Iran and US locked in public relations battle
ISTANBUL - As US sanctions on Iran deepen, the Tehran government and the Trump administration are stepping up a public relations battle that involves bitter accusations of cutting medical supplies for civilians and charges of spreading “evil” throughout the Middle East.
US President Donald Trump, who pulled the United States out of the international nuclear agreement with Iran in May, unleashed a barrage of sanctions against Iran’s oil, shipping and financial sectors. The move is aimed at forcing Tehran to change its regional policies and to agree to stricter rules preventing the development of nuclear weapons.
Iran is portraying the sanctions as inhumane while Washington is painting a picture of an aggressive regime that fans militancy abroad and brutally suppresses dissent at home. Both sides focus on their domestic audiences in the angry dispute, said Hasan Yalcin, director of Strategic Studies at the Foundation for Political, Economic and Social Research, an Istanbul think-tank.
“Iran is selling anti-Americanism at home, while Trump is selling anti-Iranianism at home,” Yalcin said. He said he doubted that the effects of sanctions would be enough to shake the government in Tehran. “The regime in Iran is very stable,” he said. “They have withstood 40 years of sanctions, things have always been bad” economically.
Iranian Foreign Minister Mohammad Javad Zarif said the US sanctions were meant “to starve the civilian population,” which was a “crime against humanity. The United States said humanitarian and medical supplies are excluded from the sanctions but Zarif used his Twitter account to release letters he said were from international pharmaceutical firms informing their Iranian partners that they were ceasing shipments to Iran due to the sanctions.
Tehran also rejected Trump’s accusations that it is trying to develop nuclear weapons. The IRNA news agency said Iran’s ambassador to Vienna-based international organisations, Kazem Gharibabadi, said the nuclear watchdog the International Atomic Energy Agency had again verified Iran’s commitment to the Joint Comprehensive Plan of Action, as the 2015 nuclear deal is formally known.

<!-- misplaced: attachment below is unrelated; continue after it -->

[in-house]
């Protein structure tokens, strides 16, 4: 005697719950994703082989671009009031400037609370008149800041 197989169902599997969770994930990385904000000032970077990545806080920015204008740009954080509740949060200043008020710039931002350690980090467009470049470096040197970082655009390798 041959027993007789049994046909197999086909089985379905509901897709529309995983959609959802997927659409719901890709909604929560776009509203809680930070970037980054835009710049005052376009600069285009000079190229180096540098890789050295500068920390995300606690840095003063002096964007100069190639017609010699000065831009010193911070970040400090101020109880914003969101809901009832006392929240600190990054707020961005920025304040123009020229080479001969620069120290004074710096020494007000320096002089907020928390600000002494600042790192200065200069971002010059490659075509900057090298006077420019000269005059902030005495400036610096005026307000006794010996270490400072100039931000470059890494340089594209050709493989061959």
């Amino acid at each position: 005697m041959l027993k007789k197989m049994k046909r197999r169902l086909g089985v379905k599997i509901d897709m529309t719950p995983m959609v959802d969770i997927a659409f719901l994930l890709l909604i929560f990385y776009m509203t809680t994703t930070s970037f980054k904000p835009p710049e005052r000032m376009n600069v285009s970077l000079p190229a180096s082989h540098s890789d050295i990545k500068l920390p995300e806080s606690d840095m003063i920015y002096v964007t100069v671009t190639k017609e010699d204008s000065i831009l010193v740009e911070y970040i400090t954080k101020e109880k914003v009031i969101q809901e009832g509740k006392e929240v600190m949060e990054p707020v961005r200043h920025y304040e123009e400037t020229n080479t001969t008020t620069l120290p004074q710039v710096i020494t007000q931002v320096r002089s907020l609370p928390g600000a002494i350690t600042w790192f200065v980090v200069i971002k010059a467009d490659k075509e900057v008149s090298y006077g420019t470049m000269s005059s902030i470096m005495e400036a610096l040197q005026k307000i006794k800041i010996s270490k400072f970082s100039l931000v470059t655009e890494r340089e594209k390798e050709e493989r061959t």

The International Monetary Fund forecast that the sanctions will cause Iran’s economy to contract 1.5% this year and 3.6% next year and the US administration said it will tighten the screws further. “We think the government is under real pressure and it’s our intention to squeeze them very hard,” Trump’s national security adviser, John Bolton, said. “As the British say, squeeze them until the pips squeak.”
The Trump administration is keen to highlight what it calls the “evil” approach by Tehran on regional affairs in the Middle East. Nathan Sales, the US coordinator for counterterrorism, said Tehran was spending nearly $1 billion a year on Hezbollah in Lebanon and other militant organisations. “I’d be tempted to make a ‘Doctor Evil’ reference if the stakes weren’t so high,” Sales said in a speech at the Washington Institute, referring to a movie villain.
“Who ultimately pays the price of this support? The Iranian people,” Sales said. “The resources Iran uses to fund its global terrorist campaign come directly out of the pockets of ordinary Iranians. The regime robs its own citizens to pay its proxies abroad.”
Sales announced that the US State Department had declared Jawad Nasrallah, the son of Hezbollah Secretary-General Hassan Nasrallah, to be a “global terrorist,” meaning any US-based assets will be blocked and Americans will be forbidden from any transactions with him. In addition, the US Treasury introduced sanctions against four representatives of Hezbollah in Iraq.
Iran also faces accusations of having hatched plots to kill dissidents in Denmark and France, at a time when Tehran needs EU support to keep its international trade going despite Trump’s sanctions.
Tehran’s domestic actions have come under scrutiny as well. Iranian opposition groups and human rights organisations say there are reports that Iranian authorities executed 22 members of the Ahvazi Arab minority arrested for their suspected involvement in an attack on troops that killed 24 people in Ahvaz in Khuzestan province in September.
The group Iran Human Rights Monitor said relatives were informed of the executions but authorities refused to hand over the bodies for burial. Amnesty International said activists reported that suspects had been executed in secret.
“If confirmed, the secret executions of these men would be not only a crime under international law but also an abhorrent violation of their right to life and a complete mockery of justice, even by the shocking standards of Iran’s judicial system,” said Philip Luther, Amnesty International’s research and advocacy director for the Middle East and North Africa.
Iran denied that the men were executed. “This is an utterly false report,” Khuzestan Governor Gholamreza Shariati told IRNA. Shariati said suspects accused of involvement in the September attack had had the charges explained to them.